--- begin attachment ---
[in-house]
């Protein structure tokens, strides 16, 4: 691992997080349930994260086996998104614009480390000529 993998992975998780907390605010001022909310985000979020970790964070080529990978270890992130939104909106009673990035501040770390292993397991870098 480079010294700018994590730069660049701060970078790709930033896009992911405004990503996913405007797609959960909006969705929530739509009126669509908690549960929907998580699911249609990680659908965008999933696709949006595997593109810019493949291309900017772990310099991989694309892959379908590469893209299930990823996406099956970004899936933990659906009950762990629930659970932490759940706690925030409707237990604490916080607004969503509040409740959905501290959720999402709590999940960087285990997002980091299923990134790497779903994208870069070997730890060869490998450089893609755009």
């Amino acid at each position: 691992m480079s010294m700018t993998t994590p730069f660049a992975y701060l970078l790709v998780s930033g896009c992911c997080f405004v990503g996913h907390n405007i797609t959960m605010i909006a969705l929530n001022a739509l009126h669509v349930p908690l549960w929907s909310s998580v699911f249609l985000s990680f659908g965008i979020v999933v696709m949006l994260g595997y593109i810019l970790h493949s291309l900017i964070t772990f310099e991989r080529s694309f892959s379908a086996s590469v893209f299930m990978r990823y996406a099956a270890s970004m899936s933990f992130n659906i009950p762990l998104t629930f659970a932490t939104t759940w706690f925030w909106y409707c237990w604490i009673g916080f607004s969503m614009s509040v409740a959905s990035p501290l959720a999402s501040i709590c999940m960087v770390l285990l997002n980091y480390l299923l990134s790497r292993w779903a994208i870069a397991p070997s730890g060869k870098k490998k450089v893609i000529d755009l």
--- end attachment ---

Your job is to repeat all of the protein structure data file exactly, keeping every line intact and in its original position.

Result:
[in-house]
């Protein structure tokens, strides 16, 4: 691992997080349930994260086996998104614009480390000529 993998992975998780907390605010001022909310985000979020970790964070080529990978270890992130939104909106009673990035501040770390292993397991870098 480079010294700018994590730069660049701060970078790709930033896009992911405004990503996913405007797609959960909006969705929530739509009126669509908690549960929907998580699911249609990680659908965008999933696709949006595997593109810019493949291309900017772990310099991989694309892959379908590469893209299930990823996406099956970004899936933990659906009950762990629930659970932490759940706690925030409707237990604490916080607004969503509040409740959905501290959720999402709590999940960087285990997002980091299923990134790497779903994208870069070997730890060869490998450089893609755009």
């Amino acid at each position: 691992m480079s010294m700018t993998t994590p730069f660049a992975y701060l970078l790709v998780s930033g896009c992911c997080f405004v990503g996913h907390n405007i797609t959960m605010i909006a969705l929530n001022a739509l009126h669509v349930p908690l549960w929907s909310s998580v699911f249609l985000s990680f659908g965008i979020v999933v696709m949006l994260g595997y593109i810019l970790h493949s291309l900017i964070t772990f310099e991989r080529s694309f892959s379908a086996s590469v893209f299930m990978r990823y996406a099956a270890s970004m899936s933990f992130n659906i009950p762990l998104t629930f659970a932490t939104t759940w706690f925030w909106y409707c237990w604490i009673g916080f607004s969503m614009s509040v409740a959905s990035p501290l959720a999402s501040i709590c999940m960087v770390l285990l997002n980091y480390l299923l990134s790497r292993w779903a994208i870069a397991p070997s730890g060869k870098k490998k450089v893609i000529d755009l």